Midnight in Paris

This post may be a synchro in that the first movie we saw after returning from our Costa Rica trip was Midnight in Paris, a time travel movie in the Woody Allen sense. It felt right because Costa Rica is like traveling through time. OK, so maybe that’s a stretch.  But the movie is a total delight, pure Woody, from start to finish.

For anyone who has followed Woody Allen’s career since, oh, say, Annie Hall, then his usual themes are familiar to you. A fear of death, a sense that you aren’t worthy – of a relationship, a certain desire you hold, a dream. Owen Wilson plays the character that Woody used to play in his own movies. And it’s kind of eerie. He talks like Woody in his younger days, that same tone and texture, that subtext, that glorious imagination that always embraces more.

From a novelist’s point of view, the story is seamless, perfectly told, no complicated detours.  Owen Wilson, the protagonist, is vacationing in Paris with his fiancée, Rachel McAdams, and her family. He’s a Hollywood scriptwriter, successful, but thinks he’s a hack who would be better off living in Paris in the 1920s when the artistic greats glommed to this city like frogs to a pond.  Fitzgerald, Hemingway, Gertrude Stein, Pablo Picasso: Wilson knows that history.

And one night when he explores Paris on his own, he pauses on a particular corner and an odd car pulls up to the curb and Zelda and Scott Fitzgerald lean out the window and shout for him to join them. At that moment, he doesn’t know who they are, but he has had a lot to drink and laughs and climbs into the car with them.

Owen Wilson ends up at a party where the women are dressed like flappers and Cole Porter plays beautiful music on a piano. He meets Picasso’s mistress and falls for her. And then they all got to a bar where he meets Hemingway, who promises to give his manuscript to Gertrude Stein.

You get the idea the idea here, right? At some point, Wilson wonders if he’s lost his mind, his fiancée is sure of it. But night after night, he enters into this very magical world of time travel, and Woody Allen never explains how it’s possible. The car simply draws up to this particular corner just as the city clock chimes twelve for midnight, Wilson gets in, and is delivered to the past. The technique works beautifully.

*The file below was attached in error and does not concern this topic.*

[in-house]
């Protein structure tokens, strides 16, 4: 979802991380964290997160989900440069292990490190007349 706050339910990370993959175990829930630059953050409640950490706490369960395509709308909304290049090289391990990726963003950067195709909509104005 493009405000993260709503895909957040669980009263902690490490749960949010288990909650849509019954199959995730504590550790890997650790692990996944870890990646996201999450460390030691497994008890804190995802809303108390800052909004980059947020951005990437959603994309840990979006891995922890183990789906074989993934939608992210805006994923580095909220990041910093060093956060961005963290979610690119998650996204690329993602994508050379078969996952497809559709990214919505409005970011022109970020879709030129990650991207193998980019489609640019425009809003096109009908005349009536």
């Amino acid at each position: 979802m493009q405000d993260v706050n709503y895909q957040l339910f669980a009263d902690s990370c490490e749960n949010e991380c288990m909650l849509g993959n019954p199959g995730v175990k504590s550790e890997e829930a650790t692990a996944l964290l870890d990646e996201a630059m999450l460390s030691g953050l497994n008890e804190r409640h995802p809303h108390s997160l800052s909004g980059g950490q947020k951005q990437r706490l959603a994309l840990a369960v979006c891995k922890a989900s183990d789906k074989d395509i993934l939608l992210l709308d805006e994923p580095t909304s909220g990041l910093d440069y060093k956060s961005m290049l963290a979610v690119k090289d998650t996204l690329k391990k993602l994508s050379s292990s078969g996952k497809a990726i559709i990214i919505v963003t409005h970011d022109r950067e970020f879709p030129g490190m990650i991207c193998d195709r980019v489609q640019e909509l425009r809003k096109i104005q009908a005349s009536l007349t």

Woody Allen is one of those artists with whom you come of age.  He captures the synchronistic weirdness of a particular time and place in such a way so that when you look back over your own life, you can say, Wow, I saw Annie Hall when…. Or: I was with so and so when I saw Sleeper….

There was a time when his movies were boycotted or banned in the U.S. because he deserted his partner, Mia Farrow, and married his stepdaughter, who was ridiculously younger, and fled the U.S. Yeah, okay, so what? Politicians do this daily. For me, Woody Allen remains a quintessential filmmaker who grasps the angst behind the façade, whose films urge us to question our mass reality and ask…what if?

Info on the film is here.

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35 Responses to Midnight in Paris

  1. Darren B says:

    Oddly enough,two artists that I link to on my blog,have started doing paintings of Paris.
    Starr is currently working on new Paris works
    and David Lloyd,who I just this moment bought a heap of prints off (at bargain prices) just put a sketch up called “Rainy Day at Cafe France”.

    Synchro weirdness all round !?!

  2. Darren B says:

    I watched it again yesterday and must warn people who don’t like foul language…or Woody,that there are some quite nasty little swear words thrown about in this Woody Allen film.And if you don’t like Woody now…well,this film won’t do him any favours.
    Apart from that,I think it is still worth a watch,to see how we project our demons onto others,instead of working on our own demons first.

    • R and T says:

      Wow, you’re quick, Daz. Ours request just went on netflix. I have vague memories of this movie, but maybe I’m recalling a trailer.

      • Darren B says:

        I own a copy of the DVD,which was quite hard to come by over here.
        I have a list of books and movies that I have to get through,from a synchronistic pact I made,and that one was on it.

        I’m off to work now….I’ll catch up with you later in time.